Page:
I'd been working at the Union Democrat in Sonora, about an hour north of Modesto, which is where Laci and Scott lived. Back then, Sonora was not exactly a cultural mecca, so ethnic food was nearly impossible to come by. Myself and a coworker/friend decided to head to Modesto for Indian food, a Trader Joe's stock up, and at the last minute she asked me: Should we stop and see Laci Peterson's house? And I said yes right away. Back then, working as a journalist, I felt compelled and practically entitled to see these sorts of things, and this felt little different from visiting a site for an assignment.

Except then we got there, parked the car, and walked to the house. There was nothing remarkable about it at all and definitely no reason for us to have visited. It was just the uninhabited former home of a dead woman who could have been a mother if her psychopath husband hadn't murdered her so he could pursue a relationship with a blonde.

We stood there for a moment with our arms crossed. We'd come empty-handed; no flowers or notes from us. And we understood we shouldn't have gone there. It wasn't our place to visit. It was the scene of something unspeakable, and we were just engaging in a sort of dark tourism in a place we had no right to be. We quickly left.

I never think of that. I think sometimes of the case, but I rarely remember that cold night we visited Laci's home. I don't think of it in any particular way; I don't feel guilty about it or anything. I just think -- there was this infamous murder and I went to where it probably happened.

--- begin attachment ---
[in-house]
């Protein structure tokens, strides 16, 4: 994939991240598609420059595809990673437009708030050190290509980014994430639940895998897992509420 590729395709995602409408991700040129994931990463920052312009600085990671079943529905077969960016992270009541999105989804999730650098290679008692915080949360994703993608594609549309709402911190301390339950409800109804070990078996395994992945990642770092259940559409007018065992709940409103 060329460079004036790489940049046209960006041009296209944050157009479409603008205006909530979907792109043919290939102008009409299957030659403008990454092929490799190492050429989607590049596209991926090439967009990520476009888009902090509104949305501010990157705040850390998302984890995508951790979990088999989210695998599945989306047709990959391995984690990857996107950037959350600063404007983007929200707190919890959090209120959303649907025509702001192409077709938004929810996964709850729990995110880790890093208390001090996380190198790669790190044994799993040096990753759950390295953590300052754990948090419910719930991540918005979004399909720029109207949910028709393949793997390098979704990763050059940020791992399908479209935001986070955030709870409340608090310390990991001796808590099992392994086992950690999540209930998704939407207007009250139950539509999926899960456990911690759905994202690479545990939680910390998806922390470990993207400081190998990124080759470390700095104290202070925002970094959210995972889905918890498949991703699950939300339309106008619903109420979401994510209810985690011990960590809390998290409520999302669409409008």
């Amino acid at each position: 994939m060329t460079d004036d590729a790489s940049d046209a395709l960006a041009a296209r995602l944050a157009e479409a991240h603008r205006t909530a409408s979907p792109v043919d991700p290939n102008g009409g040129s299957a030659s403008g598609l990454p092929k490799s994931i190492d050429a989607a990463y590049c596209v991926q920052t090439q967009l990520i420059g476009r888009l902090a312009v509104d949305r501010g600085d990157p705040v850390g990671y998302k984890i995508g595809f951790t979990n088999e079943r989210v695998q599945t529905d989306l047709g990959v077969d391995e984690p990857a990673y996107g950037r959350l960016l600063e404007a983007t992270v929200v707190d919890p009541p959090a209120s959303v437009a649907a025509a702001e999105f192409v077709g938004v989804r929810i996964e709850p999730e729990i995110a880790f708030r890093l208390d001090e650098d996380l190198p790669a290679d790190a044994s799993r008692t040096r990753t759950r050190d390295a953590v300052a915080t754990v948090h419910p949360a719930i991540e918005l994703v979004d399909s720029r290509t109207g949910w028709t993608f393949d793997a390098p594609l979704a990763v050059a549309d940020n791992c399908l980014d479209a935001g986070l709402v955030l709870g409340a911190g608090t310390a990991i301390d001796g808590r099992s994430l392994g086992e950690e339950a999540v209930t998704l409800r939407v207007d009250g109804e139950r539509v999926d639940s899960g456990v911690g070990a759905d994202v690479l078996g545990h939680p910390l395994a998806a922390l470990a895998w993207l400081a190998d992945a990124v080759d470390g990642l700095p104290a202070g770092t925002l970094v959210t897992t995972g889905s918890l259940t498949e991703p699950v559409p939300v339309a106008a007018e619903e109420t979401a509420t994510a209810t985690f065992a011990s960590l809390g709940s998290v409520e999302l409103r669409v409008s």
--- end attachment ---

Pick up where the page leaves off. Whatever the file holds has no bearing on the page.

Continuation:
Laci's child would be 10 years old. I don't know, maybe it's the fear of something happening to my kid that made me think of her baby. It's funny -- I have no stomach for the news any more. Me! I used to digest the most horrific facts with cold detachment. Facts were facts and my job was to report them, not blubber about it. I've seen murderers, rapists, dead bodies, victimized children, burned out homes, and people who were experiencing a level of grief I'd yet to fully understand. All that stuff used to make me righteously angry, and now it just makes me terribly sad.

Friday, November 07, 2014

The best shows you didn't know you should be watching, plus other stuff

NaBloWriMo would not be complete without a list of TV shows we need to discuss. SPOILERS AHEAD if that kind of thing matters to you (although I'm a couple episodes behind on many of these).

- Parenthood. It's the final season and someone's gonna die. Who will it be? Zeke is the obvious choice but maybe it will be Camille? Or maybe one of the kids? Hahaha.... This is such a great show, I can't believe they don't have the ratings to keep it going.

- blackish. HILARIOUS. And then they did the spanking episode and I was so impressed.

- Jane the Virgin. So good.

- American Horror Story -- they killed the horror when Twisty died. Just sayin'.

- The Walking Dead - I don't know, I guess I'm just feeling ho-hum about zombies these days. When can these people get to DC and figure out the cure and such?

- The Middle. This is basically a show of my life.

- Sons of Anarchy. I can't even watch it anymore after what happened to Tara. Literally, I am not watching it any more. It's a disgusting show.

- The Leftovers was sort of dumb, right? So was the book.